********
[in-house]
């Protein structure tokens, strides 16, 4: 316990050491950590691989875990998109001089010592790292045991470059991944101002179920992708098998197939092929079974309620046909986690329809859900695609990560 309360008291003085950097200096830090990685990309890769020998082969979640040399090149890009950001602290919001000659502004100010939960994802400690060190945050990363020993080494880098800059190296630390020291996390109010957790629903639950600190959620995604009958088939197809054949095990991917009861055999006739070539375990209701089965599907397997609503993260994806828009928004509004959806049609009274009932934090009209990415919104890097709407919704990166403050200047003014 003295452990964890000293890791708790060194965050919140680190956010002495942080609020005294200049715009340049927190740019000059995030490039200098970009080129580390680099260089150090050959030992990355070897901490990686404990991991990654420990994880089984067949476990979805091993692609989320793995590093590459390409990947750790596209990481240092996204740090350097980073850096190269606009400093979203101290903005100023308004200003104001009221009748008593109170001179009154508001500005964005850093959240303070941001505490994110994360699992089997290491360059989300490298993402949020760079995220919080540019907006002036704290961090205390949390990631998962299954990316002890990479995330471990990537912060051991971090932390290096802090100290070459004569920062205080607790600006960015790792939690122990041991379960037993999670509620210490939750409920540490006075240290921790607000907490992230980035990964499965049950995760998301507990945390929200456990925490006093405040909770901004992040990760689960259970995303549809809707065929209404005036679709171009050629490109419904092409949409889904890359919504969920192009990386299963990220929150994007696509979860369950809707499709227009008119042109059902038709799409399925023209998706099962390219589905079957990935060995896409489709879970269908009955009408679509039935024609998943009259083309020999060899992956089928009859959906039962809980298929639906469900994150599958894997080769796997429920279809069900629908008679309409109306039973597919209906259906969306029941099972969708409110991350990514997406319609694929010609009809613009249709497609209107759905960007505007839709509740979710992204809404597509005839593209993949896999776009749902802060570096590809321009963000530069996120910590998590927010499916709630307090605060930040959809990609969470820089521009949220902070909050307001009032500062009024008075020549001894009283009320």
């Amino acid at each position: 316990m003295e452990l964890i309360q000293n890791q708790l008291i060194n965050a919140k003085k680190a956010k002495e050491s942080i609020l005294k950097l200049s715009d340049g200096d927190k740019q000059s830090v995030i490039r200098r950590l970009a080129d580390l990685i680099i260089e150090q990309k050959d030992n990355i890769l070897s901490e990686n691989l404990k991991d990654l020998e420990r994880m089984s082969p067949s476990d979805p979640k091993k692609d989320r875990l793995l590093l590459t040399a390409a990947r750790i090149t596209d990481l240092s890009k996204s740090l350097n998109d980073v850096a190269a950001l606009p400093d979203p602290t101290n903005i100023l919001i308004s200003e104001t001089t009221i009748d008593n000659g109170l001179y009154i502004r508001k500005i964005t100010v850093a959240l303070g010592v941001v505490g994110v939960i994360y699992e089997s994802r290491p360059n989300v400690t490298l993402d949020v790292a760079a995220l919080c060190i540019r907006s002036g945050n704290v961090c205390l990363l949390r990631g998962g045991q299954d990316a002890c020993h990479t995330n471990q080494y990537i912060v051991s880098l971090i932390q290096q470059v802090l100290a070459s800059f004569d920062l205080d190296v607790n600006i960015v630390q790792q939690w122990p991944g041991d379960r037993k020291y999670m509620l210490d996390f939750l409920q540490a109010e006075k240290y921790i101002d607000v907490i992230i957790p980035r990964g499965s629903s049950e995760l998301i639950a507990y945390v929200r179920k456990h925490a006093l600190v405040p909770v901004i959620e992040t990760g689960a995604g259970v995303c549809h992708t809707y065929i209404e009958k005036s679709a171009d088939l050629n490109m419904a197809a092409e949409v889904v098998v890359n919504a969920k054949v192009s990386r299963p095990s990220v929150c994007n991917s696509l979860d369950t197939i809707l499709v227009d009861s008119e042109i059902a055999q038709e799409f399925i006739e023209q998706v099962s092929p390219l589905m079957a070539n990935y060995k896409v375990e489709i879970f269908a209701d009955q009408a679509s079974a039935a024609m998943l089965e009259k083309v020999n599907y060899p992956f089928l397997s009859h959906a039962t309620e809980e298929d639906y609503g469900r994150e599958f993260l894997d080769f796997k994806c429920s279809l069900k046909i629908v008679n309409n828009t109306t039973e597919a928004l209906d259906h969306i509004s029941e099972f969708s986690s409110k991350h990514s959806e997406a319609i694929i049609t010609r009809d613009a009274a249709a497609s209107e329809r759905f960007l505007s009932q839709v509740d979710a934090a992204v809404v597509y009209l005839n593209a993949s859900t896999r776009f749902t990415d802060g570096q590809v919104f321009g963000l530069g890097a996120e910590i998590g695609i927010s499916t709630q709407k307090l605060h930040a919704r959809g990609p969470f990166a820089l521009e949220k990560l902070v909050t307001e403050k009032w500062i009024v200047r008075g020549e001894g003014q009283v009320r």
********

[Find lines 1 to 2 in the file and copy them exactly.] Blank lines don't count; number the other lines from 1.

[in-house]
């Protein structure tokens, strides 16, 4: 316990050491950590691989875990998109001089010592790292045991470059991944101002179920992708098998197939092929079974309620046909986690329809859900695609990560 309360008291003085950097200096830090990685990309890769020998082969979640040399090149890009950001602290919001000659502004100010939960994802400690060190945050990363020993080494880098800059190296630390020291996390109010957790629903639950600190959620995604009958088939197809054949095990991917009861055999006739070539375990209701089965599907397997609503993260994806828009928004509004959806049609009274009932934090009209990415919104890097709407919704990166403050200047003014 003295452990964890000293890791708790060194965050919140680190956010002495942080609020005294200049715009340049927190740019000059995030490039200098970009080129580390680099260089150090050959030992990355070897901490990686404990991991990654420990994880089984067949476990979805091993692609989320793995590093590459390409990947750790596209990481240092996204740090350097980073850096190269606009400093979203101290903005100023308004200003104001009221009748008593109170001179009154508001500005964005850093959240303070941001505490994110994360699992089997290491360059989300490298993402949020760079995220919080540019907006002036704290961090205390949390990631998962299954990316002890990479995330471990990537912060051991971090932390290096802090100290070459004569920062205080607790600006960015790792939690122990041991379960037993999670509620210490939750409920540490006075240290921790607000907490992230980035990964499965049950995760998301507990945390929200456990925490006093405040909770901004992040990760689960259970995303549809809707065929209404005036679709171009050629490109419904092409949409889904890359919504969920192009990386299963990220929150994007696509979860369950809707499709227009008119042109059902038709799409399925023209998706099962390219589905079957990935060995896409489709879970269908009955009408679509039935024609998943009259083309020999060899992956089928009859959906039962809980298929639906469900994150599958894997080769796997429920279809069900629908008679309409109306039973597919209906259906969306029941099972969708409110991350990514997406319609694929010609009809613009249709497609209107759905960007505007839709509740979710992204809404597509005839593209993949896999776009749902802060570096590809321009963000530069996120910590998590927010499916709630307090605060930040959809990609969470820089521009949220902070909050307001009032500062009024008075020549001894009283009320």